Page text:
Maersk has said it believes the actions of Iran in arresting the container ship Maersk Tigris in the Strait of Hormuz on 28 April is “illegal” .
Speaking to IHS Maritime today, Maersk representative Michael Christian Storgaard said it was “illegal from a UN point of view to seize a commercial vessel” while in international waters or while making innocent passage through a country’s territorial waters.
“We have not seen any arrest orders and we don’t have any written official documents, a court ruling, or an arrest order,” he said, stating that this would be “the norm”.
“When someone seizes something, you are told the reason. You are presented with some court ruling or an arrest order or an official document,” he said.
Maersk said in a public statement today that it could only “presume” the ship was arrested on the incorrect assumption that the ship belonged to Maersk, because of an ongoing court case between Maersk Line and an Iranian company.
“This is what Iran is saying and so we have to accept that. But we have not received any written or formal confirmation that the seizure and the cargo case are connected,” said Storgaard.
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In addition to the failure of the normal protocol for ship arrest, the country has seized property and people that do not belong to Maersk. Neither the arrested ship, nor its crew, nor its cargo, belong to Maersk – the ship is owned by Wide Golf Ltd, registered in Luxembourg; it is managed by Singapore-based Rickmers Shipmanagement. But the ship is chartered by Maersk Line and Maersk owns the ship’s containers.
The actions of Iran’s navy patrol seems to contradict the country’s policy on international navigation. Foreign minister Javad Zarif addressed an audience in New York on 29 April and was quoted by Reuters as referring to the Persian Gulf as the country’s “lifeline” and as saying that Iran “will respect international navigation” and that for Iran “freedom of navigation in the Persian Gulf is a must”.
In its statement Maersk outlines the legal dispute that stems from January 2005 and that is ongoing to the extent that only today the company learnt that Iran’s appeal court had made a new ruling on the case.
The 10-year-old court case involves a shipment to Dubai of 10 containers. Maersk says that the containers were never collected by the consignee or any other party and that “after 90 days and in accordance with UAE law, the cargo was disposed of by UAE authorities”.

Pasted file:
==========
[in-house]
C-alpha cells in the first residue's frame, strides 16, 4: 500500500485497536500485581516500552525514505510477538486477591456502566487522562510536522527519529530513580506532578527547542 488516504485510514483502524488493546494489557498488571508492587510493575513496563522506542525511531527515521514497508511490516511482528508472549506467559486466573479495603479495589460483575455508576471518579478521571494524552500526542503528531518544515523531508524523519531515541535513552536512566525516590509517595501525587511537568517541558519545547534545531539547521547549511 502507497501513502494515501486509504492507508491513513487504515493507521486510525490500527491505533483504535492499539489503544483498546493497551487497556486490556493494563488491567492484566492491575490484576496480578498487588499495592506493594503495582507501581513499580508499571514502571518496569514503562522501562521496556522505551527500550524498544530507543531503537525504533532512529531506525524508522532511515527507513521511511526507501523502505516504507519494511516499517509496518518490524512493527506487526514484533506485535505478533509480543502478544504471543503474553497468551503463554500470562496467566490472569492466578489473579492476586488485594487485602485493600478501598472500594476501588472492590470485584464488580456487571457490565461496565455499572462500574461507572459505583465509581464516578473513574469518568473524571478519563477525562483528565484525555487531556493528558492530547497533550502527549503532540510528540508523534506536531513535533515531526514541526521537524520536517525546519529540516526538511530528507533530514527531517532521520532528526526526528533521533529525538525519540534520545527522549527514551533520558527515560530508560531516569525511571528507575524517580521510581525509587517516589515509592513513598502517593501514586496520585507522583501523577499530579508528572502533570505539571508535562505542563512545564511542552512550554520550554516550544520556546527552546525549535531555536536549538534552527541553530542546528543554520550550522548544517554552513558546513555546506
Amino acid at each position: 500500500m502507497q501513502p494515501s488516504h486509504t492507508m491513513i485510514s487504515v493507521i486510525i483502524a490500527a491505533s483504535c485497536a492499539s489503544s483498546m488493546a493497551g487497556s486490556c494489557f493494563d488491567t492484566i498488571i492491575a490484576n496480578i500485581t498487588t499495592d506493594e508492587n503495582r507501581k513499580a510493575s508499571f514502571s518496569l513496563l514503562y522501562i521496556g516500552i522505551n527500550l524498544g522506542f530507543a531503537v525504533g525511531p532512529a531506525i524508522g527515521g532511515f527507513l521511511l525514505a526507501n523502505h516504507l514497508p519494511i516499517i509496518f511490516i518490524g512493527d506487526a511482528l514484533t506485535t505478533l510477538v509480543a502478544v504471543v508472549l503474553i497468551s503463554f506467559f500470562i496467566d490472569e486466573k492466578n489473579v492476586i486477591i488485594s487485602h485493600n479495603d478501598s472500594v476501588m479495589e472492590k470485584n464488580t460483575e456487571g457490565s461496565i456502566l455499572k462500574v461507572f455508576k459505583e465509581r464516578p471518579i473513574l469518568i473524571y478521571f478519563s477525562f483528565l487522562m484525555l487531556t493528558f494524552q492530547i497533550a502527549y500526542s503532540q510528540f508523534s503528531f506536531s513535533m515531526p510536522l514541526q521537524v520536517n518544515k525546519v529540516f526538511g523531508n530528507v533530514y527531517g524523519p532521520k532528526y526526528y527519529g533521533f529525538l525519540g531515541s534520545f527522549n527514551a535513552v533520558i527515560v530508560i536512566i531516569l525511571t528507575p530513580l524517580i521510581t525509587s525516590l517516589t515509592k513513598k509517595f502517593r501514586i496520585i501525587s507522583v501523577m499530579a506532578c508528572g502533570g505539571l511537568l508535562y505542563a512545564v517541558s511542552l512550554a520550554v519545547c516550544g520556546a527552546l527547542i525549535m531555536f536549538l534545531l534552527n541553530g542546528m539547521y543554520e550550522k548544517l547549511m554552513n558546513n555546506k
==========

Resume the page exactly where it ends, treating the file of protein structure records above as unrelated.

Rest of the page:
The Maersk statement goes on to explain that the Iranian company accused Maersk Line of default and claimed USD4 million as the cost of the lost cargo. Maersk made a successful challenge and the case was dismissed in 2007.
Subsequently, the Iranian company attempted, twice, to try the case in other courts.
Most recently, it initiated civil proceedings at the Tehran Public Civil Court, and it is this latest attempt that could be the cause of recent aggression against two Maersk-named ships in the Strait of Hormuz.
Maersk claims that on 18 February 2015, it was ordered by the appeal court of Tehran to pay the Iranian company USD163,000. Maersk says it accepted the ruling. However, the Iranian company again appealed, seeking higher compensation, namely, the amount of today’s cargo value.
Maersk said: “Only today, 30 April, have we learnt that the appeal court has ruled Maersk Line to pay USD3.6 million. As we do not have the details of the ruling, we are not able to comment hereon, nor at this point speculate on our options.”
Storgaard told IHS Maritime that even if the court case was ongoing and technically “Maersk owes Iran money”, the actions taken by Iran had not been “proportional”.
Arresting a vessel at a port under the correct procedures is one thing, but to seize a vessel making innocent passage and without having issued explanatory communication or documentation is quite another, said Storgaard.
The actions of Iran appear to reveal a level of chaos. On the 24 April, the US Navy issued an advisory warning after another Maersk ship, Maersk Kensington, was chased by four Revolutionary Guard navy vessels in the same area. Iran then appeared to draw in the 5,400 teu Marshall Islands-flagged Maersk Tigris on 28 April, whereupon it arrested the vessel.
IHS analysis of the ships’ movements suggest Kensington was not a sufficiently easy catch, since it was outbound and therefore on the south side of the waterway, further from Iran’s waters; whereas Tigris was inbound and closer to Iran’s shores.
Tigris’s movements reveal several gradual turns, off its course and deeper into Iranian waters. The speed during the turns was constant, suggesting that they were routine changes of course to avoid a vessel collision. IHS principal analyst Richard Hurley said this suggested that Iran’s navy had blocked Tigris and were forcing it deeper into Iranian waters. The ship then reduced its speed from 13 kt to 6.5 kt, suggesting the vessel had been seized, said Hurley.
Maersk confirmed that the detained crew of the box ship, which AIS Data shows remains at Bandar Abbas port, are “safe and in good spirits”. But it demanded that both crew and ship be “released as soon as possible”.
The company says it is currently speaking with the relevant Iranian authorities and the Danish ministry of foreign affairs, which is believed by Maersk to have deployed personnel in the Danish Embassy in Tehran.
Storgaard also confirmed to IHS Maritime that Maersk would continue its transits in the Strait of Hormuz and would not be amending its risk assessment due to this latest incident.